The Finnish Spitz is known to intermingle admirably with people, children included. This breed is a delightful member of the family, with the ability to play placidly with children, yet rough with other dogs. Some of these dogs love other dogs, and some may be passive or aggressive, and shy. This breed is highly loyal, and so it should be expected to be moody or shy around other dogs. This dog is known to bark on anything they perceive as unusual. This can be prevented through training, although this can make them excellent watchdogs.

Overview
The Finnish Spitz is known to be generally great companion animals. They are protective and loyal, but this tends to make them noisy as they bark at anything that is atypical for them.

Care
With a self-cleaning coat that sheds dirt by itself, the Finnish Spitz does not have a doggie odor on their coats. Regular grooming with a comb or a brush is required to remove dead fur as they are known to be a seasonally heavy shedder.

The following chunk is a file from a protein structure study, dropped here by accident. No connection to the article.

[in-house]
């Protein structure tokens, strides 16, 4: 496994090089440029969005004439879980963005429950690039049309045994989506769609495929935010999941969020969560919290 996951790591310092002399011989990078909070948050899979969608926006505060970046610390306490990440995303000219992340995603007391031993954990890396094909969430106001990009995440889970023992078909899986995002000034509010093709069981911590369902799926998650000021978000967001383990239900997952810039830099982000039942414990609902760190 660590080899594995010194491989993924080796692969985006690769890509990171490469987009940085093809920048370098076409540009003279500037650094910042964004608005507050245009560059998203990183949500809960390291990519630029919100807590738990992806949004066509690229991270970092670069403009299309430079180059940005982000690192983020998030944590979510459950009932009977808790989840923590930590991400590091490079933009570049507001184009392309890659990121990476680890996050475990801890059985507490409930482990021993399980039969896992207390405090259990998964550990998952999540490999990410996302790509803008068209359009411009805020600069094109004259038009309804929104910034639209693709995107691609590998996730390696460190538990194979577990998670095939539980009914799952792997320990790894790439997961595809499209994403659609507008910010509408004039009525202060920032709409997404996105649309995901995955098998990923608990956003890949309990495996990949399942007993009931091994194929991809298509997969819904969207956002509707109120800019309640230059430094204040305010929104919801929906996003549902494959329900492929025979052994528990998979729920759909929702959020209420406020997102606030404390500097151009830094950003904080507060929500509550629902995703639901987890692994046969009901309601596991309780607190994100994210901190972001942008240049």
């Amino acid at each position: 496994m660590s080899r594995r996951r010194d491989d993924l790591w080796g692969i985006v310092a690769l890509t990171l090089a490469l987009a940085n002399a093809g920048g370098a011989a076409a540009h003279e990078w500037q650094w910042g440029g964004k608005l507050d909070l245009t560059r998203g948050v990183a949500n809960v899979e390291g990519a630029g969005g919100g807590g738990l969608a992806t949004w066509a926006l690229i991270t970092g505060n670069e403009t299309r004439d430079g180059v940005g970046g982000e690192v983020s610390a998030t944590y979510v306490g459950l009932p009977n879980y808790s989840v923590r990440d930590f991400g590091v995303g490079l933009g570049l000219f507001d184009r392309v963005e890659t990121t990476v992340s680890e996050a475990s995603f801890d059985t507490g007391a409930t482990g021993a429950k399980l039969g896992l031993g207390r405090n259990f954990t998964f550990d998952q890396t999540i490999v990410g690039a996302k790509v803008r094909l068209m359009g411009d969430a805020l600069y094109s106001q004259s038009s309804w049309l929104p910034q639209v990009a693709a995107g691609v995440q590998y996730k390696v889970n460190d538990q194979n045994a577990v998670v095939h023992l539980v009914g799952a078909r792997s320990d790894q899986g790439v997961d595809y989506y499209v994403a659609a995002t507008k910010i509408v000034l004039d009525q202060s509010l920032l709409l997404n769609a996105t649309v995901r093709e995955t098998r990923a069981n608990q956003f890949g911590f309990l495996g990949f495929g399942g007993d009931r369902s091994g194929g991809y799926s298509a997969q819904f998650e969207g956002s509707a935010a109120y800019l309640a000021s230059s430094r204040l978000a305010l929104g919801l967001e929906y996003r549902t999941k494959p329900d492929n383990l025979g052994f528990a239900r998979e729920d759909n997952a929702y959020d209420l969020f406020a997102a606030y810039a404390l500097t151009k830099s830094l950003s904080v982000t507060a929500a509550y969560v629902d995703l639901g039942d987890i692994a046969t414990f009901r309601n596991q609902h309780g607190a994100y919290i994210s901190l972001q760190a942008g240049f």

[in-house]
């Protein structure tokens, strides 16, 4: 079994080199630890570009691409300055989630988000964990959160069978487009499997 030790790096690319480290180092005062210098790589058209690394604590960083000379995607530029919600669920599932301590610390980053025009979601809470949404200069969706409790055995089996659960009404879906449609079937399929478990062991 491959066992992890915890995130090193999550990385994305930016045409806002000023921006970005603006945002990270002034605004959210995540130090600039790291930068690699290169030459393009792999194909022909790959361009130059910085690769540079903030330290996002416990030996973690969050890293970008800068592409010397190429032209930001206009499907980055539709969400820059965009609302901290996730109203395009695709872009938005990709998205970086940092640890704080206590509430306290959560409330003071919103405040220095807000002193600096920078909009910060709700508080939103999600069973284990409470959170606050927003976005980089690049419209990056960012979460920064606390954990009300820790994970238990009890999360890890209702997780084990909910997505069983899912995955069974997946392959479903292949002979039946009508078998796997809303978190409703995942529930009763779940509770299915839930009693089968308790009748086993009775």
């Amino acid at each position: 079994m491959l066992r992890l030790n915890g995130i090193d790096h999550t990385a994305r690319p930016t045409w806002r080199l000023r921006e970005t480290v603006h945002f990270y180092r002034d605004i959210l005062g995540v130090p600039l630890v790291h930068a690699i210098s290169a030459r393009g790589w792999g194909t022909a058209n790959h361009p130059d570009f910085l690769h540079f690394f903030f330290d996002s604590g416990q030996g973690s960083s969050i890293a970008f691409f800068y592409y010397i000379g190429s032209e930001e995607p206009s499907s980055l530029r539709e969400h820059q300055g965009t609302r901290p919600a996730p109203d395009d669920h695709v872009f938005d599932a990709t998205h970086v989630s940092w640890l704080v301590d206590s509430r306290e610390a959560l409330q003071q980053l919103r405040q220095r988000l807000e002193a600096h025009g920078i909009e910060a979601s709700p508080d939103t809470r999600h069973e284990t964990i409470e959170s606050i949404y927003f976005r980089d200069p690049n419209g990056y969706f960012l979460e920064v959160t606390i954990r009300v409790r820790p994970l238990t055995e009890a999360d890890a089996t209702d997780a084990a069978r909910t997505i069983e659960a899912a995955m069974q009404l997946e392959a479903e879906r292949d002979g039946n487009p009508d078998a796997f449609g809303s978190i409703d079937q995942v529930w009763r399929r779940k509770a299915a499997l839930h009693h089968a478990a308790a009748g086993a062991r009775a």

Training
The Finnish Spitz is a highly intelligent breed that is strong-willed and independent. A highly trainable breed requiring a firm but gentle tone and touch, this dog responds best to appreciation than correction. They easily get bored, so training should be kept short, and appealing. Patience is highly essential in training the Finnish Spitz. Owners may feel as if they are not making progress, and suddenly, they will surprise you. This breed is known to be competent in obedience competition, if trained with reward and a lot of praise.



Character
Bred as barking hunting dog, this breed is known to bark at anything they perceive as a threat. It should be noted, though, that although this breed may be barkers, they are well-suited to be a watchdog rather than a guard dog as they rarely bite. This breed makes a delightful family dog and a hunting dog as well, with a big heart for children.



Monday, September 12, 2016

POMERANIAN - Dogs of the World

Pomeranian - Dogs of the World



Sunday, September 11, 2016

History of the POMERANIAN

Pomeranian is a big name for a big dog.  As huge as thirty  pounds,  the  Pomeranian  has  been  said  to  be  very  similar  to  the wolf Spitz in weight, hide and hair.  This is not surprising  since  the  Pomeranian  originated  from  the  bloodline  of  the  Spitz  dogs.  The  Spitz’s  are  from  Ireland  and  Lapland  and  were  sled  dogs.